19 SEP / 2014 0

What No One Tells You About Law School

There are many things you learn about the LSAT and law school as you prepare for the LSAT and begin undergoing the law school admissions process.  However, there are some things you don’t discover or are not aware of until you are deep into either process.  Once confronted with these discoveries, the process becomes more difficult, and you begin to question yourself and whether the law is the right choice for your career.

In this video, LSAT Freedom co-founder Rob Tauler addresses and explains some of these items and how to overcome them.

What No One Tells You About Law School

Beware of LSAT and law school anxiety . . .

As Tauler discusses above, anxiety regarding both the LSAT and law school can be daunting.  In addition, anxiety in your first legal job will also creep up and wreak havoc on the unwary.  One key to overcoming anxiety is placing yourself on the right path for LSAT preparation (like a study schedule) and then following a similar discipline once you get into law school.  Doing the right things now will help you avoid problems down the road.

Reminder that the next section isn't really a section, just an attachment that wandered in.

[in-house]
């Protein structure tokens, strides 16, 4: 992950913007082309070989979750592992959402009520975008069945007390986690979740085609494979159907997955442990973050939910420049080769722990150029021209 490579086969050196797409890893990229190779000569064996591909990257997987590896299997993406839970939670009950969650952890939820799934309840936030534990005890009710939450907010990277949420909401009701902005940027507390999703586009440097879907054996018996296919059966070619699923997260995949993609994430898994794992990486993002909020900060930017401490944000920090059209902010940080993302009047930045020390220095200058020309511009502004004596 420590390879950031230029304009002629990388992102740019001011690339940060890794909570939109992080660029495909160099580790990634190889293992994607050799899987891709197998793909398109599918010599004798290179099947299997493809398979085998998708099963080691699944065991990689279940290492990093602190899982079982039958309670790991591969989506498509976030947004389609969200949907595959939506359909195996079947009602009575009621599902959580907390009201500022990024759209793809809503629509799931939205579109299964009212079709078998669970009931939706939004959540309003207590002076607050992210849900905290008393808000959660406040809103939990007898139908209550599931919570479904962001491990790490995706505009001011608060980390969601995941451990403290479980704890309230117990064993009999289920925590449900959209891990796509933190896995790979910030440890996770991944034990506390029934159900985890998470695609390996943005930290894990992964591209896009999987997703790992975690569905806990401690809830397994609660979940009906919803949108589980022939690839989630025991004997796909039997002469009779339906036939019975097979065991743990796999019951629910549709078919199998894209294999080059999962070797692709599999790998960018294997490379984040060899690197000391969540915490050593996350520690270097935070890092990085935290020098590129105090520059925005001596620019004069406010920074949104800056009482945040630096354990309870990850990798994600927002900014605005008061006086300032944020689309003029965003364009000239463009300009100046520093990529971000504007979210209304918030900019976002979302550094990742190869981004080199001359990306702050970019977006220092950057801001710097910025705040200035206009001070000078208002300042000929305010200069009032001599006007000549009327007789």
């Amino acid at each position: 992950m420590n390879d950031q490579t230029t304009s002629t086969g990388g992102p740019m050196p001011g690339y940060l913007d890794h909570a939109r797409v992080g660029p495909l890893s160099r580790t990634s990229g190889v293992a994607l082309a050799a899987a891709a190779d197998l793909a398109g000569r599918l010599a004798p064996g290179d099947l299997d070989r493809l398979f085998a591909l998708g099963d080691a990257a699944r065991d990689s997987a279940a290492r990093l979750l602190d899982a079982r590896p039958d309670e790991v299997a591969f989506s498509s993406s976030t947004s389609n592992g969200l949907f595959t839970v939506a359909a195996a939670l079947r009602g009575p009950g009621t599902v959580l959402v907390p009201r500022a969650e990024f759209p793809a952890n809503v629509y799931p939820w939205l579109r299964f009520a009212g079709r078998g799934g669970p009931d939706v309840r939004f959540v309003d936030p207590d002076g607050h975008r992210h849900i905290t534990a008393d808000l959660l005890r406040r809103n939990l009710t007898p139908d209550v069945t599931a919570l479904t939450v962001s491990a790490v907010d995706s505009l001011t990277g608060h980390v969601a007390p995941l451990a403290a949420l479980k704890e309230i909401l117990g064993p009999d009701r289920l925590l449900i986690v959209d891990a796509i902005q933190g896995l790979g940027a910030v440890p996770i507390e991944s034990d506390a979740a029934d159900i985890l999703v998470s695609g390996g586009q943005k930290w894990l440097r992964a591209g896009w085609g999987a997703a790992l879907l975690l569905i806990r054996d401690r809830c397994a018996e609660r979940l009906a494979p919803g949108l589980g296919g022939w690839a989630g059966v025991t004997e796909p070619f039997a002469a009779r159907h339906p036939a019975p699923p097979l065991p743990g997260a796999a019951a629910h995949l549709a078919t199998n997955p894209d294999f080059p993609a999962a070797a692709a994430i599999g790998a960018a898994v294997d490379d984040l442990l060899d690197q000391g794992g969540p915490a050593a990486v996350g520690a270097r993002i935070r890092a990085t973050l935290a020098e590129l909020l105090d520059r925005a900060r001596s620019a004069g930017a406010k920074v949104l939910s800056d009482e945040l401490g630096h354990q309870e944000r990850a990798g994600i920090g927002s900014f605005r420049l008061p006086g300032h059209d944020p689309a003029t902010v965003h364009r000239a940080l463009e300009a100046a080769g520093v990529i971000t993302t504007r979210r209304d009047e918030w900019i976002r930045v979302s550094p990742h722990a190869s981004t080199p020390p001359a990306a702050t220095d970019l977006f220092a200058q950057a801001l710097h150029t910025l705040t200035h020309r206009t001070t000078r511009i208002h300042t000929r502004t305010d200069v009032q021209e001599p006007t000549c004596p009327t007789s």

Topics: Law School, LSAT Anxiety
15 SEP / 2014 0

Increase In High LSAT Scorers Means More Emphasis On Quality LSAT Preparation

Jordan Weissman at Slate.com recently reported that the number of high LSAT scorers (those with LSAT scores of 170 or higher) increased in 2014 according to law school  applicant data obtain from the Law School Admission Council.  While this pattern reversal is promising, it has a significant impact on current LSAT test takers and aspiring law students, particularly with regard to LSAT preparation.

High LSAT Scorers – The Pattern Reverses

A couple of years ago, the number of law school applicants began dropping.  However, a more troubling pattern was that the number of elite applicants (those with LSAT scores of 170 or more) also was dropping.  They had apparently realized getting a legal job might be difficult and so probably took their talents elsewhere.

In 2014, however, that trend appears to be reversing.  The number of law school applicants with LSAT scores from 170-174 increased by 7.5%, and the number of law school applicants with LSAT scores from 175-180 increased by 7.6%.

What This Means For The LSAT Test Taker – Two Things

If you’re reading this and planning on taking the LSAT and going to law school, this new data means two things.

First, it’s a good time to go to law school.  Given that the number of applicants has dropped, there is less competition, and you will have a better chance of being admitted to the school of your choice.  The recent increase in high LSAT scorers demonstrates this reality.  Whether this data means the return of the high LSAT scorers who left or an upward movement in the scoring ranks by previously-mediocre LSAT test takers, there appears to be plenty of room for aspiring law school students.